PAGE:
When I first started using Linux, back in the late 1990s and the Red Hat 5.2 era, the skills I gained weren’t very useful to many employers. I initially hoped that learning Linux would help me spring into some kind of “real” UNIX job. Now, more than a decade later, Linux is more and more common, has replaced a lot of “real” UNIX systems, and the skills required to administer Linux systems are actually helpful when looking for a job. Linux is found in networks and appliances all over, and the monoculture of Microsoft hegemony is slowing fading. According to the Linux Foundation, Linux-related jobs have grown 80% since 2005.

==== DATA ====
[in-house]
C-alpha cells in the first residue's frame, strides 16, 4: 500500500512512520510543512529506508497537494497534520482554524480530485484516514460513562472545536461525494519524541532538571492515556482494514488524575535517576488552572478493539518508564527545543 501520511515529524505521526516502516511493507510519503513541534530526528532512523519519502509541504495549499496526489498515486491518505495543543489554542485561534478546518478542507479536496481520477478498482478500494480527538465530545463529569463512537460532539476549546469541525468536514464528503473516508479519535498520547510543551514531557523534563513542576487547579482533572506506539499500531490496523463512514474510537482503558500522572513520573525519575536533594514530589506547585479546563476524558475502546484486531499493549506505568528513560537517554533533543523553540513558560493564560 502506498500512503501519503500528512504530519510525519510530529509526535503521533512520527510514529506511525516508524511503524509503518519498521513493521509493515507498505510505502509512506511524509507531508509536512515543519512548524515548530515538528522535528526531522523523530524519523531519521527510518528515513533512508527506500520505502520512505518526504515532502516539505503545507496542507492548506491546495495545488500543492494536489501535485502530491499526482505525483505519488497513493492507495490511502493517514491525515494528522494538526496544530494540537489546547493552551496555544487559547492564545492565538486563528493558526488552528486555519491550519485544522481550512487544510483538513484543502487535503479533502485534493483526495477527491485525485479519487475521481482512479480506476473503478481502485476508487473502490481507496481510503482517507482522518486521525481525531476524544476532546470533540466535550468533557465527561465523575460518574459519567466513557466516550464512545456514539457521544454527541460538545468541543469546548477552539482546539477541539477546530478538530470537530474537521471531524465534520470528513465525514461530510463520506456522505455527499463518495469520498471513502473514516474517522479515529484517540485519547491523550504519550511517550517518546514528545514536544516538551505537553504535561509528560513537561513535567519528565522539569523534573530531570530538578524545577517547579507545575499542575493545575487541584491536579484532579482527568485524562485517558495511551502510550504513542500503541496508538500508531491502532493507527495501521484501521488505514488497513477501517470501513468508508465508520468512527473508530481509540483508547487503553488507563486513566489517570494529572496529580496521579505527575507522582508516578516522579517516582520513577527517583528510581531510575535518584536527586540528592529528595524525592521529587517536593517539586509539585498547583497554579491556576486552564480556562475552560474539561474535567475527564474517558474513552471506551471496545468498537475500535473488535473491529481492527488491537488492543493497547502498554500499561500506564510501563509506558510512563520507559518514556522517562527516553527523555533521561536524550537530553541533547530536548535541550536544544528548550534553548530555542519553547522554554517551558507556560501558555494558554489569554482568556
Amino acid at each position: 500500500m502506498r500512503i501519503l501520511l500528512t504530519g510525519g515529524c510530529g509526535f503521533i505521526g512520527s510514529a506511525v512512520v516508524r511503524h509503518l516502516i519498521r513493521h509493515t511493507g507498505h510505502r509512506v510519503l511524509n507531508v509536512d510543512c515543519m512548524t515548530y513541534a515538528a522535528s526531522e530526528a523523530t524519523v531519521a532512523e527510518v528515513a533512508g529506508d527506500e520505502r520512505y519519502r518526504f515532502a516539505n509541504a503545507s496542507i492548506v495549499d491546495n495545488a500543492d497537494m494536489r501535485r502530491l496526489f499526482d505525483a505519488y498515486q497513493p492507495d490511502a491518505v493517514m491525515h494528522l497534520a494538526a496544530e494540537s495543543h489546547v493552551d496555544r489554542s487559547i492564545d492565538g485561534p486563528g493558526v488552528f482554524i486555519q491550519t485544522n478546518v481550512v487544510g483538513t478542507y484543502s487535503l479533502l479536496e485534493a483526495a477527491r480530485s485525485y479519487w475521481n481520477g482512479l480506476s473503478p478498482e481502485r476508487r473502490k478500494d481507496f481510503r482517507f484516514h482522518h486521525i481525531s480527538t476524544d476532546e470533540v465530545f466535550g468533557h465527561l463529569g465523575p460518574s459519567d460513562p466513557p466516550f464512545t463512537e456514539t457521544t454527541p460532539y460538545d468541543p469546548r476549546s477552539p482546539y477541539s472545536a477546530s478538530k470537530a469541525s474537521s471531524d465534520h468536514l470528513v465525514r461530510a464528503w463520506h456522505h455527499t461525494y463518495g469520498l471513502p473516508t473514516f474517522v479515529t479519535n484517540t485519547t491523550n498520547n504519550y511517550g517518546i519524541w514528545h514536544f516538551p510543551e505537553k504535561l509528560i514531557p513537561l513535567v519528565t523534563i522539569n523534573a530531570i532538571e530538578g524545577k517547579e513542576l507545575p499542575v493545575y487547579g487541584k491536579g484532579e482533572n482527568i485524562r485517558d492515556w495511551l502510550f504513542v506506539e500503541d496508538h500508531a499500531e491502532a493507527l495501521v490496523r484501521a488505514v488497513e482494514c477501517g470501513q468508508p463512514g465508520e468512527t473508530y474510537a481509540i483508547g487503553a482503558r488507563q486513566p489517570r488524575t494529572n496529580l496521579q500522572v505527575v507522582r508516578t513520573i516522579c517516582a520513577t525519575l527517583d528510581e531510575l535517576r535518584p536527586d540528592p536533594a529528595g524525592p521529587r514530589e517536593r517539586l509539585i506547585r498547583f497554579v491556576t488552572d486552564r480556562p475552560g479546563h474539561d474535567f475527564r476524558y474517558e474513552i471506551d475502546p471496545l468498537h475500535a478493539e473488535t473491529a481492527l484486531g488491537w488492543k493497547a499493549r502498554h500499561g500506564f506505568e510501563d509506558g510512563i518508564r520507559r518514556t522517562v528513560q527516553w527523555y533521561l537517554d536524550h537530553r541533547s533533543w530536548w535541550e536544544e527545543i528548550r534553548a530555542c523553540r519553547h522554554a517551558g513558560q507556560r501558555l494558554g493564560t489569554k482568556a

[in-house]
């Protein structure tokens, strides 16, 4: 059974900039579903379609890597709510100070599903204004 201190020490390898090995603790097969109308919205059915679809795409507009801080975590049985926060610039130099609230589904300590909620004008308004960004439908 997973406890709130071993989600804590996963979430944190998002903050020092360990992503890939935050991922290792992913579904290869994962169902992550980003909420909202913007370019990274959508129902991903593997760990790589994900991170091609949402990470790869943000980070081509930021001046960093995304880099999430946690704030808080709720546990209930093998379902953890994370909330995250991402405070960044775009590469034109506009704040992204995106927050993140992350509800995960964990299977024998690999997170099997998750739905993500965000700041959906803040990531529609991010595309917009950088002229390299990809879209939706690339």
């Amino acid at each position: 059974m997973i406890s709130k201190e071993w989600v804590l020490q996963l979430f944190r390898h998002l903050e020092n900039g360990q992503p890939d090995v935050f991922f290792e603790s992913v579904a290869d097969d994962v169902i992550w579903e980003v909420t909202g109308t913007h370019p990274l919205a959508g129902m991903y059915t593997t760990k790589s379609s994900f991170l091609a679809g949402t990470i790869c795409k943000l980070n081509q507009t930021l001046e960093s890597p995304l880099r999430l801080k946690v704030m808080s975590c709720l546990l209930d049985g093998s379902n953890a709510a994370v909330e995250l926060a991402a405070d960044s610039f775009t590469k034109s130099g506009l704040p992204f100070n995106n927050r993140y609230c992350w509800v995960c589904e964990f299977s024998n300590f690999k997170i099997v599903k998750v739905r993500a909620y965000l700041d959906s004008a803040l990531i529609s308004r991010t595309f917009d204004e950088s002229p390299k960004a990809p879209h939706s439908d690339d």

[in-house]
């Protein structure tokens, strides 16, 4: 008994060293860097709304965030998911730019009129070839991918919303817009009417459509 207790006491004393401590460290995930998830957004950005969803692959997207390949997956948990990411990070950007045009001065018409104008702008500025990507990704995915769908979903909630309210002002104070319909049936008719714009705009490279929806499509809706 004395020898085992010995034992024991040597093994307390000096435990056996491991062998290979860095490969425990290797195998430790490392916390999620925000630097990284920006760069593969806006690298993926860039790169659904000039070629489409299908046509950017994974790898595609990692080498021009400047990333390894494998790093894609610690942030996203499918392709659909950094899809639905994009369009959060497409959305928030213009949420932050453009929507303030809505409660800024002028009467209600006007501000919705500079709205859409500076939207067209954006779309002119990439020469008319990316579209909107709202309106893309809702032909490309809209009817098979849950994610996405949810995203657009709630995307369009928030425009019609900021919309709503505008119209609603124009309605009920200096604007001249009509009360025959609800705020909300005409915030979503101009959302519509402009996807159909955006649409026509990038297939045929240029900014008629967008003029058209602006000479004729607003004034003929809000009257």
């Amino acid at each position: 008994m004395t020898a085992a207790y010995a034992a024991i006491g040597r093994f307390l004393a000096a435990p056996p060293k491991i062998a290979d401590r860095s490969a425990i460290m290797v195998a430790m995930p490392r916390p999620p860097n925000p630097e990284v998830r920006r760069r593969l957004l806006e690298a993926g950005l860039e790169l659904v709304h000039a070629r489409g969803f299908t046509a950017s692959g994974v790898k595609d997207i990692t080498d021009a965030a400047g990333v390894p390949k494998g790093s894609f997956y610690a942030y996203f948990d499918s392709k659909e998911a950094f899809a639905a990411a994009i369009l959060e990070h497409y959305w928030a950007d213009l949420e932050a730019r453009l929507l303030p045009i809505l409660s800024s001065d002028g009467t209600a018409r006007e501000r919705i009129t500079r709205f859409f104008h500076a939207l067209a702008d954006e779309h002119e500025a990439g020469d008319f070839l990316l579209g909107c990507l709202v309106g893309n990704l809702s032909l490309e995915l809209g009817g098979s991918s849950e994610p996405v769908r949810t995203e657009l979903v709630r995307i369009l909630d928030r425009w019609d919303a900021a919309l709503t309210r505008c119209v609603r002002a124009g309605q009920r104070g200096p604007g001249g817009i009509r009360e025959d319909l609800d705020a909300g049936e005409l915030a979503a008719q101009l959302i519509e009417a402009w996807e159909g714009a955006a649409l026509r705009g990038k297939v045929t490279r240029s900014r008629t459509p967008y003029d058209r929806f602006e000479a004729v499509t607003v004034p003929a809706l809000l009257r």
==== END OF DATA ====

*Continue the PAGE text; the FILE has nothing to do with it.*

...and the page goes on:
There’s a new Linux job board at Linux.com, where employees and employers can find one another.
“Linux’ increasing use across industries is building high demand for Linux jobs despite national unemployment stats,” said Jim Zemlin, executive director at the Linux Foundation. “Linux.com reaches millions of Linux professionals from all over the world. By providing a Jobs Board feature on the popular community site, we can bring together employers, recruiters and job seekers to lay the intellectual foundation for tomorrow’s IT industry.”
Of course, I’ve seen very few Linux-only jobs. Most of the time, Linux skills are part of a broader compliment of systems management, development, or integration, and a host of related skills — with both open source and proprietary systems — are required, too. Nonetheless, it’s heartening to see that Linux skills are more employable than ever before.